Tabriz University of Medical Sciences About    Newsletter    Contact Us    Create Account    Log in  
Health Promotion Perspectives
   eISSN: 2228-6497  
Export citation
Reference Manager

Cite by
Google Scholar

Article History
Submitted: 18 Aug 2015

Article Access Statistics
Abstract Page Views: 462
PDF Downloads: 805
Full Text Views: 0

Health Promot Perspect. 2015;5(4):261-268 doi: 10.15171/hpp.2015.031
PMID:26933645        PMCID:PMC4772796

An Advertisement and Article Analysis of Skin Products and Topics in Popular Women’s Magazines: Implications for Skin Cancer Prevention

Original Research

Corey Basch 1 * , Jennifer Mongiovi 2, Grace C Hillyer 2, MD Fullwood 3, Danna Ethan 4, Rodney Hammond 5

1 Department of Public Health, William Paterson University, Wayne, NJ 07470, USA
2 Department of Epidemiology, Mailman School of Public Health, Columbia University NY, NY 10032, USA
3 Health and Behavior Studies, Teachers College, Columbia University, NY, NY 10027, USA
4 Department of Health Sciences, Lehman College, The City University of New York, USA
5 Department of Health and Nutrition Sciences, Montclair State University, USA

Background: In the United States, skin cancer is the most commonly diagnosed cancer, with an esti­mated 5 million people treated per year and annual medical treatment expenditures that exceed 8 billion dollars. The purpose of this study was two-fold: 1) to enumerate the number of advertisements for skin products with and without Sun Protection Factor (SPF) and to further analyze the specific advertise­ments for sunblock to determine if models, when present, depict sun safe behaviors and 2) to enumer­ate the number of articles related to the skin for content. Both aims include an assessment for differ­ences in age and in magazines targeting a Black or Latina population.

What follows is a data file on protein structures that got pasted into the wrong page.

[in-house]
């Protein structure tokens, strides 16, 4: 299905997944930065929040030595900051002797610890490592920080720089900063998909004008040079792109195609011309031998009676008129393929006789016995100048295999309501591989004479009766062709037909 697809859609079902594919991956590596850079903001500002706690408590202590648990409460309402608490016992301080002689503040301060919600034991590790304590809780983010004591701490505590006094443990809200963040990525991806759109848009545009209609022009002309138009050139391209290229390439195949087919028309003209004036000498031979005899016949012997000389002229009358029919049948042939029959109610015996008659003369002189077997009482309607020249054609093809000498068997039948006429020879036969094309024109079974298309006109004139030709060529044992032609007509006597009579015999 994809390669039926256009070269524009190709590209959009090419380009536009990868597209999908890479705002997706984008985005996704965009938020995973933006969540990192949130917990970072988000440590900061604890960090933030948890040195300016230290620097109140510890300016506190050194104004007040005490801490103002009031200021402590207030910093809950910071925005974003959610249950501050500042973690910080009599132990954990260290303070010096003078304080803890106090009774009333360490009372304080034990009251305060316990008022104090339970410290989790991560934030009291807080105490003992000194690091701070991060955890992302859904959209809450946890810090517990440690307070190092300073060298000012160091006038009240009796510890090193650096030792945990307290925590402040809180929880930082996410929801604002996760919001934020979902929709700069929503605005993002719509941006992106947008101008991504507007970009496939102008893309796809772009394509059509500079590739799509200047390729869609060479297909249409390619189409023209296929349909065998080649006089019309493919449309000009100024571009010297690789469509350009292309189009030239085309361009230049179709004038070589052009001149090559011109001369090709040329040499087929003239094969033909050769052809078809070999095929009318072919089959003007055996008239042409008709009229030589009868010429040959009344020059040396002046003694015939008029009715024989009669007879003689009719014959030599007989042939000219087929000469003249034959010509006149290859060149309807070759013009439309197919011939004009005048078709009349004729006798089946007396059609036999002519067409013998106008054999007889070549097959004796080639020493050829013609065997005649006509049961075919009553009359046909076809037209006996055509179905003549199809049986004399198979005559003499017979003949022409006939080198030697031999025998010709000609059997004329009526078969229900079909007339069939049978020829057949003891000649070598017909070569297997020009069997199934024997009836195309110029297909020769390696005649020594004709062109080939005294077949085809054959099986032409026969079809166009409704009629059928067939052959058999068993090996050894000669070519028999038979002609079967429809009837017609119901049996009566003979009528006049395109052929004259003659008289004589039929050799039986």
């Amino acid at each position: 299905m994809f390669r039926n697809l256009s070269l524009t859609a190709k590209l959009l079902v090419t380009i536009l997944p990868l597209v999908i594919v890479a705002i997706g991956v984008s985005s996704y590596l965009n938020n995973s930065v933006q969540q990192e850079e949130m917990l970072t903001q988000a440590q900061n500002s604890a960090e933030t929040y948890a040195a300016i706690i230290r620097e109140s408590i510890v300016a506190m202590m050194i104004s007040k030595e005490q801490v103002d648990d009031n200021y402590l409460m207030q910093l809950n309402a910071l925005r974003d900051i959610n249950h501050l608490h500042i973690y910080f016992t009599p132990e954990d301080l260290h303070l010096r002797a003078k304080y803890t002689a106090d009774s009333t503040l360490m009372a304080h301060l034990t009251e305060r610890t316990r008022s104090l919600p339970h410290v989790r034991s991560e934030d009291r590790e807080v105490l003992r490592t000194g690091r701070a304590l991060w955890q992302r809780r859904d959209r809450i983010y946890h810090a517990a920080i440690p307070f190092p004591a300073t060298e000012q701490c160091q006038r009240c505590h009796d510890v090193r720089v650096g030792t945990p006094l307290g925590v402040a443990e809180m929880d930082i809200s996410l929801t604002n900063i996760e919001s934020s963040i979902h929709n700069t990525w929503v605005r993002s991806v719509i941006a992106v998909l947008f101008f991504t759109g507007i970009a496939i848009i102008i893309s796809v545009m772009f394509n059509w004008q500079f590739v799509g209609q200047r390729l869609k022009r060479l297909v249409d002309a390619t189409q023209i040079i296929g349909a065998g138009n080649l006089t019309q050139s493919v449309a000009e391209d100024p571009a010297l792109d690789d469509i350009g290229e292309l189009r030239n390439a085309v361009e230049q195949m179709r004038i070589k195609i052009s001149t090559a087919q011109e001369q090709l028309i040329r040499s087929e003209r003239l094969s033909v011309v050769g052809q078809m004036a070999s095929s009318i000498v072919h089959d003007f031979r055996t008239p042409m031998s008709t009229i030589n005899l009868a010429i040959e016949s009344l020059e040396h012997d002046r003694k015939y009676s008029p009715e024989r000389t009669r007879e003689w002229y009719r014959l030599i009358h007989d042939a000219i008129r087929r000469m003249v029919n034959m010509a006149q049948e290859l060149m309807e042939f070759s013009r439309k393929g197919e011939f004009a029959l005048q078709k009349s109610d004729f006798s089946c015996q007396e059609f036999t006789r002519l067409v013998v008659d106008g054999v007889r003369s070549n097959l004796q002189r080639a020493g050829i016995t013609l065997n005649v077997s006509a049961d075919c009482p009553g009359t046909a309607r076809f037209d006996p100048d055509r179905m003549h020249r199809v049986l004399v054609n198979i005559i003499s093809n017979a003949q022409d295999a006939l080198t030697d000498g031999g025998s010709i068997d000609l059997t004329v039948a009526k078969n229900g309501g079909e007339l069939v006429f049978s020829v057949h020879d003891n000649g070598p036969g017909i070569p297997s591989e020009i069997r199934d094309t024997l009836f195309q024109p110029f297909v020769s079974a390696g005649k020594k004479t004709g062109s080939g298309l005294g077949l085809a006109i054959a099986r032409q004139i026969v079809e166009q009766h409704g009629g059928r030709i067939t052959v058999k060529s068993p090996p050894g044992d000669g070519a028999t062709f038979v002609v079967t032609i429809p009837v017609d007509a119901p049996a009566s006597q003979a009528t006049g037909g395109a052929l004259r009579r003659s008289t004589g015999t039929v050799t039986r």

Methods: The sample for this cross sectional study was comprised of 99 issues of 14 popular United States magazines marketed to women, four of which market to a Black or Latina audience.
Results: There were 6,142 advertisements, of which 1,215 (19.8%, 95% CI: 18.8-20.8%) were related to skin products. Among the skin product advertisements, 1,145 (93.8%, 95% CI: 93.9-96.3%) depicted skin products without SPF. The majority of skin articles (91.2%, 95% CI: 91.7-100.0%), skin product advertisements (89.9%, 95% CI: 88.2-91.6%), and sunblock advertisements featuring models (were found in magazines aimed at the older (>24 yr) audience.
Conclusion: Future research on this topic could focus on the extent to which images in these maga­zines translate into risky health behaviors, such as sun seeking, or excessive other harmful effects of UV radiation.

Key words
Advertisement, Skin, Female, USA

Advertisement, Skin, Female, USA

First name  
Last name  
Email address  
Security code

This Article

Google Scholar
Articles by Basch C
Articles by Mongiovi J
Articles by Hillyer GC
Articles by Fullwood M
Articles by Ethan D
Articles by Hammond R

Articles by Basch C
Articles by Mongiovi J
Articles by Hillyer GC
Articles by Fullwood M
Articles by Ethan D
Articles by Hammond R

Similar articles in PubMed

Share this article!
© 2016 Tabriz University of Medical Sciences; unless otherwise stated
Press Manuscript Online. Powered by MAADRAYAN